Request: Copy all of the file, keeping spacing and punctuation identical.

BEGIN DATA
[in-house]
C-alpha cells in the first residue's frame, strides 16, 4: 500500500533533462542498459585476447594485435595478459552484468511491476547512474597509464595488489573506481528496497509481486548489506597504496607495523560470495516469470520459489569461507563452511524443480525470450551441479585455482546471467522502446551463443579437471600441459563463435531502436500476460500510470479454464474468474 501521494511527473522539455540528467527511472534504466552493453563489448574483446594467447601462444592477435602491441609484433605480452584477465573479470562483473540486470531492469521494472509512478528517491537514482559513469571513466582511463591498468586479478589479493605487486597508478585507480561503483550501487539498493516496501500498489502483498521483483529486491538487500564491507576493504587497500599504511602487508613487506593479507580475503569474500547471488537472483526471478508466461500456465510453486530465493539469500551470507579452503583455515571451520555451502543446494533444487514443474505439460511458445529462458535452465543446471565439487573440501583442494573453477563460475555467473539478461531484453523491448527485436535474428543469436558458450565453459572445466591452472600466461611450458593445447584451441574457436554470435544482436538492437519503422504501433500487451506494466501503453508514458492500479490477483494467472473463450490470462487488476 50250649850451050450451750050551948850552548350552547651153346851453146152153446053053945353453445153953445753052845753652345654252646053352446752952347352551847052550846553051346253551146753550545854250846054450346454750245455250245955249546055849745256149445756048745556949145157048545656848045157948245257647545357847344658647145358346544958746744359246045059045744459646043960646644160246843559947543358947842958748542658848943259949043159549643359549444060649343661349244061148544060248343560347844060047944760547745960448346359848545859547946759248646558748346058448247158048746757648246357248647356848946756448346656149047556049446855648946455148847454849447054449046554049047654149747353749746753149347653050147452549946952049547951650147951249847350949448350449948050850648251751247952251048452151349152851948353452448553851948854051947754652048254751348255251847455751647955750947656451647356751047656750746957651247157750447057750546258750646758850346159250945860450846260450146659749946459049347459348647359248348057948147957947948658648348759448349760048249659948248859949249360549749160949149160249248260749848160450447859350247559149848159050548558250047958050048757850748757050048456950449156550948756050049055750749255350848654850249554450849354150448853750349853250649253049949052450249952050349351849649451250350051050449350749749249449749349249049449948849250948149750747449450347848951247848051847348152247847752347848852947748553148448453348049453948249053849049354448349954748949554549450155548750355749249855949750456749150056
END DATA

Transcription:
[in-house]
C-alpha cells in the first residue's frame, strides 16, 4: 500500500533533462542498459585476447594485435595478459552484468511491476547512474597509464595488489573506481528496497509481486548489506597504496607495523560470495516469470520459489569461507563452511524443480525470450551441479585455482546471467522502446551463443579437471600441459563463435531502436500476460500510470479454464474468474 501521494511527473522539455540528467527511472534504466552493453563489448574483446594467447601462444592477435602491441609484433605480452584477465573479470562483473540486470531492469521494472509512478528517491537514482559513469571513466582511463591498468586479478589479493605487486597508478585507480561503483550501487539498493516496501500498489502483498521483483529486491538487500564491507576493504587497500599504511602487508613487506593479507580475503569474500547471488537472483526471478508466461500456465510453486530465493539469500551470507579452503583455515571451520555451502543446494533444487514443474505439460511458445529462458535452465543446471565439487573440501583442494573453477563460475555467473539478461531484453523491448527485436535474428543469436558458450565453459572445466591452472600466461611450458593445447584451441574457436554470435544482436538492437519503422504501433500487451506494466501503453508514458492500479490477483494467472473463450490470462487488476 50250649850451050450451750050551948850552548350552547651153346851453146152153446053053945353453445153953445753052845753652345654252646053352446752952347352551847052550846553051346253551146753550545854250846054450346454750245455250245955249546055849745256149445756048745556949145157048545656848045157948245257647545357847344658647145358346544958746744359246045059045744459646043960646644160246843559947543358947842958748542658848943259949043159549643359549444060649343661349244061148544060248343560347844060047944760547745960448346359848545859547946759248646558748346058448247158048746757648246357248647356848946756448346656149047556049446855648946455148847454849447054449046554049047654149747353749746753149347653050147452549946952049547951650147951249847350949448350449948050850648251751247952251048452151349152851948353452448553851948854051947754652048254751348255251847455751647955750947656451647356751047656750746957651247157750447057750546258750646758850346159250945860450846260450146659749946459049347459348647359248348057948147957947948658648348759448349760048249659948248859949249360549749160949149160249248260749848160450447859350247559149848159050548558250047958050048757850748757050048456950449156550948756050049055750749255350848654850249554450849354150448853750349853250649253049949052450249952050349351849649451250350051050449350749749249449749349249049449948849250948149750747449450347848951247848051847348152247847752347848852947748553148448453348049453948249053849049354448349954748949554549450155548750355749249855949750456749150056